Comfort is on an 11-week medical support mission to Central and South America as part of U.S. Southern Command’s Enduring Promise initiative. Working with health and government partners in Ecuador, Peru, Colombia, and Honduras, the embarked medical team will provide care on board and at land-based medical sites, helping to relieve pressure on national medical systems caused partly by an increase in cross-border migrants. The deployment reflects the United States’ enduring promise of friendship, partnership, and solidarity with the Americas.

For more information, visit www.facebook.com/NAVSOUS4THFLT and www.dvidshub.net/feature/comfort2018

This article originally appeared on the United States Navy. Follow @USNavy on Twitter.

MIGHTY CULTURE

Lobster tails aren’t the problem with military spending, you monsters

In the wake of a startling report from the organization Open the Books showing massive federal government expenditures in the final month of the fiscal year, troops everywhere want you to know that they deserve steak and lobster every once in a while. But the Defense Department spending problems highlighted in the report may have little to do with surf and turf dinners.

The 32-page Open the Books report, published March 2019, showed the federal government as a whole spent an astounding $97 billion in September 2018 as the fiscal year was drawing to a close — up 16 percent from the previous fiscal year and 39 percent from fiscal 2015. DoD spending accounted for $61.2 billion of that spending spree, awarding “use-it-or-lose-it” contracts and buying, among other things, $4.6 million worth of crab and lobster and a Wexford leather club chair costing more than $9,300.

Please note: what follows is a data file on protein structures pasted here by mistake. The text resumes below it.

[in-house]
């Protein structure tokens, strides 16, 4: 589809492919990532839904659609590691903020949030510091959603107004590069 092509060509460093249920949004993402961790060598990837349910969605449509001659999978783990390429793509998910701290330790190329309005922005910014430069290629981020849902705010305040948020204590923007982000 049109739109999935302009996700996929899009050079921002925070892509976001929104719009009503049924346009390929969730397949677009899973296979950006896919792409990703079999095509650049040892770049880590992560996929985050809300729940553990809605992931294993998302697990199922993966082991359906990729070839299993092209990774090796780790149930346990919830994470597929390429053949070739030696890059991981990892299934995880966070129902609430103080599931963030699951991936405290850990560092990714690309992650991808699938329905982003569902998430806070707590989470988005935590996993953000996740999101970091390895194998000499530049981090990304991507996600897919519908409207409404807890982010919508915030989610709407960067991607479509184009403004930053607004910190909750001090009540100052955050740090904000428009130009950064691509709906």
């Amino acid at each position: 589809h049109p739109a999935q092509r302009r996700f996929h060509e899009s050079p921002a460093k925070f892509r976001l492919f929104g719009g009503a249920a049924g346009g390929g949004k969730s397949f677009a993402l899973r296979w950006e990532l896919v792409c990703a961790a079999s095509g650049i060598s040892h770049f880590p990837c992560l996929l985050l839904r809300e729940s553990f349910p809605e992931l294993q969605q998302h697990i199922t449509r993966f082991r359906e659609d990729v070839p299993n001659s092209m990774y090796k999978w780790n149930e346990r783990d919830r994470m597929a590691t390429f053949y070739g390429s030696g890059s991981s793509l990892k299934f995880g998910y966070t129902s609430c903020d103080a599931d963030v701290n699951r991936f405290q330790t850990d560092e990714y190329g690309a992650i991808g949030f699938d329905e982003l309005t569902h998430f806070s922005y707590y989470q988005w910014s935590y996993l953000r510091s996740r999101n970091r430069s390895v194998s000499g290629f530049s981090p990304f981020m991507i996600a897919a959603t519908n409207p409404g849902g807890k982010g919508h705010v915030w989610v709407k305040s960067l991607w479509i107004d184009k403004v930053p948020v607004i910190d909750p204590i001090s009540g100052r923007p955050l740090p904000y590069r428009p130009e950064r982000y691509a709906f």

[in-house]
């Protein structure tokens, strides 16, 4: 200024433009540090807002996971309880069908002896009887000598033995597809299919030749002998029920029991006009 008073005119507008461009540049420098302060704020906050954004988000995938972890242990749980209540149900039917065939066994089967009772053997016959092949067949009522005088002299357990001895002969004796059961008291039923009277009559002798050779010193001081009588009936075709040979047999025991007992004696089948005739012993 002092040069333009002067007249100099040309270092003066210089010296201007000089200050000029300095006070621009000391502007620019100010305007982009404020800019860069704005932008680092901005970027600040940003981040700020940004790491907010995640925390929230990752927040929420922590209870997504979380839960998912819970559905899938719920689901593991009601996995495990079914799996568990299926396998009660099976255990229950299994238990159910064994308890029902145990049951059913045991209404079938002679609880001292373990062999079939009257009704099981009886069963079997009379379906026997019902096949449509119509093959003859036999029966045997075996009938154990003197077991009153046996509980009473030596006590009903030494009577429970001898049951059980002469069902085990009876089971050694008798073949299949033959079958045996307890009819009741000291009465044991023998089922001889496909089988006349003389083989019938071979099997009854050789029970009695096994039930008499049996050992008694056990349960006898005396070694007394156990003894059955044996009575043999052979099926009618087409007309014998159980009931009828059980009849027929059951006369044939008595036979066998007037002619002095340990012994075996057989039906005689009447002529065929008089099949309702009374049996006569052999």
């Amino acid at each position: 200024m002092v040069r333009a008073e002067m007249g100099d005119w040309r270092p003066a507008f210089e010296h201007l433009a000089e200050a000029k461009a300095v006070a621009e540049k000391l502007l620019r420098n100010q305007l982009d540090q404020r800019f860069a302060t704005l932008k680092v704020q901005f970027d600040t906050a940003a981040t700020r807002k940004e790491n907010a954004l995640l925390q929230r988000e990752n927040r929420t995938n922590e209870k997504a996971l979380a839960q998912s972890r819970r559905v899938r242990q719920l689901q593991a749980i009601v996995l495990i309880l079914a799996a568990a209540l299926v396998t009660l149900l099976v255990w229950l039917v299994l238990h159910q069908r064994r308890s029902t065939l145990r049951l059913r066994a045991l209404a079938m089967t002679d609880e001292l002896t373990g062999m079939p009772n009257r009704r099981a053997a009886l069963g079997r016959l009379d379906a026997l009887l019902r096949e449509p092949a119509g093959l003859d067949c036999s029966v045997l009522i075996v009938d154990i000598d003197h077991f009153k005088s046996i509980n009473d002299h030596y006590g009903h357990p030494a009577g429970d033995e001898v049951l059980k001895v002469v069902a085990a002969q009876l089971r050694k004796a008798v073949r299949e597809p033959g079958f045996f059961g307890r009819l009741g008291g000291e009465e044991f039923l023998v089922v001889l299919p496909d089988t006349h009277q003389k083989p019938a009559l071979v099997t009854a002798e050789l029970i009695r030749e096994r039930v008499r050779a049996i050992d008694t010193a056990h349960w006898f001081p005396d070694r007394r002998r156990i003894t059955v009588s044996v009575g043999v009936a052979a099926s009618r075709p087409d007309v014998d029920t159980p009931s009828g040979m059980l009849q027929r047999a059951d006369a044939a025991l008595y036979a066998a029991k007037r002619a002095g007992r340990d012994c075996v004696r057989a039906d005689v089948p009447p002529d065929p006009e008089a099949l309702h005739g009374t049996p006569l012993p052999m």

“This kind of waste has to stop. It’s an insult to taxpayers,” Sen. Rand Paul, R-Kentucky, tweeted, sharing a Fox Business story about the seafood buy.

Military veterans were quick to protest, however, saying the nice food is often used by military units to boost morale on grueling deployments or to soften the blow when bad news comes.

“Surf turf night was a regular thing even when I was in Iraq,” tweeted Maximilian Uriarte, a former Marine Corps infantryman and creator of the popular comic strip Terminal Lance. “Feeding troops lobster a few times a year is not a waste of money.”

Fred Wellman, a retired Army officer and the CEO of veteran-focused PR firm ScoutComms, also chimed in.

“Nothing that ever beat the morale boost like steak and lobster night downrange. Period,” he tweeted. “Taking care of the troops that you and your peers sent to war isn’t ‘waste.’ Gutlessly letting the war go without supervision of the actual effort is! But no…let’s take their good food.”